Privacy program for kid Web sites comes under fire

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In a potential blow to the most significant self-regulatory program for children's Web sites, a consumer group and children's advocates are pressing the Federal Trade Commission to nix the industry's plan for complying with a kids privacy law.

The Center for Media Education led a coalition of child advocacy, health and consumer groups last week in challenging the Children's Advertising Review Unit of the Council of Better Business Bureaus' request to be a "safe harbor" for Web sites seeking compliance with the Children's Online Privacy Protection Act of 1998. The law went into effect April 21.

COPPA includes a provision enabling industry and other groups to submit for FTC approval guidelines that follow the FTC's rule implementing the law. CARU made its request April 7 for approval of guidelines it first issued four years ago.

CME's report on the collection of information from kids helped prompt COPPA.


The challenge met with strong reaction from CARU and site representatives, who contend that CME's concerns are unfounded. CME said the guidelines aren't written clearly enough and aren't closely enough aligned with COPPA.

"I'm disappointed but not surprised they are challenging [our proposal] because I don't think there is a self-regulatory safe harbor that would meet their approval," said Elizabeth Lascoutx, director of CARU. "There are mistakes in [the CME's press] release and comment," including misinterpreted quotes from CARU representatives.

"Their agenda to have self-regulation not be the way to go is self-defeating because the FTC cannot possibly enforce the rules by itself. This frees up the FTC with its limited resources to focus on the bad actors," Ms. Lascoutx said.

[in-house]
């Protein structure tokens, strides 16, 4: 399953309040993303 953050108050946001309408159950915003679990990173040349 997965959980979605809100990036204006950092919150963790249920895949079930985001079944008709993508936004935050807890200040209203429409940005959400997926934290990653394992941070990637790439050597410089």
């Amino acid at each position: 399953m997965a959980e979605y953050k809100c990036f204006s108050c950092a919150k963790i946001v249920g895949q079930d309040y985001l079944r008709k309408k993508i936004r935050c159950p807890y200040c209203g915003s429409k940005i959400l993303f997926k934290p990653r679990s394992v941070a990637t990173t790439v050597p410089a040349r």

But Amy Aidman, research director at the CME, said it's foolhardy to assume the industry can adequately regulate itself.


Although she said "we would have nothing against it" if CARU reworked its proposal based on CME's challenge, Ms. Aidman said, "I don't think we've seen self-regulation work. It's not that we are heavily into legislating solutions, but I don't think it's a good idea to let the marketplace regulate itself, especially when it comes to children. That's not something citizens should give up to industry. [Industry's] first priority is to make money, and I believe they will stretch the law as far as they can in order to make a profit."

As written, Ms. Aidman said, CARU's guidelines don't provide the same or greater protection as COPPA regarding notice and parental consent, and lack adequate provisions to ensure compliance.

But CARU guidelines were the basis of COPPA, argued Cassidy Sehgal, association counsel at kids site MaMaMedia, a CARU member. "Their main complaint seems to be that the guidelines don't track word-for-word COPPA," she said of the CME. "But I really don't think that they have to parrot the COPPA rules. The CARU guidelines are very clear.


"The CME has some legitimate concerns, but I don't think they should be overly paternalistic," Ms. Sehgal said. "At the end of the day, participating in the CARU safe harbor doesn't preclude a site from COPPA compliance. By participating, it elevates you to a higher level of scrutiny."

Advertisers including Kellogg Co., Kraft Foods, Hasbro, Mattel and M&M/Mars support CARU's guidelines.

The FTC has until the end of July to act on CARU's proposal.

Ms. Lascoutx was hopeful the FTC will, indeed, approve the proposal. "Because they call us to ask about Web site practices all the time, I think they'll find our program meets all the require-ments."

Contributing: Ira Teinowitz

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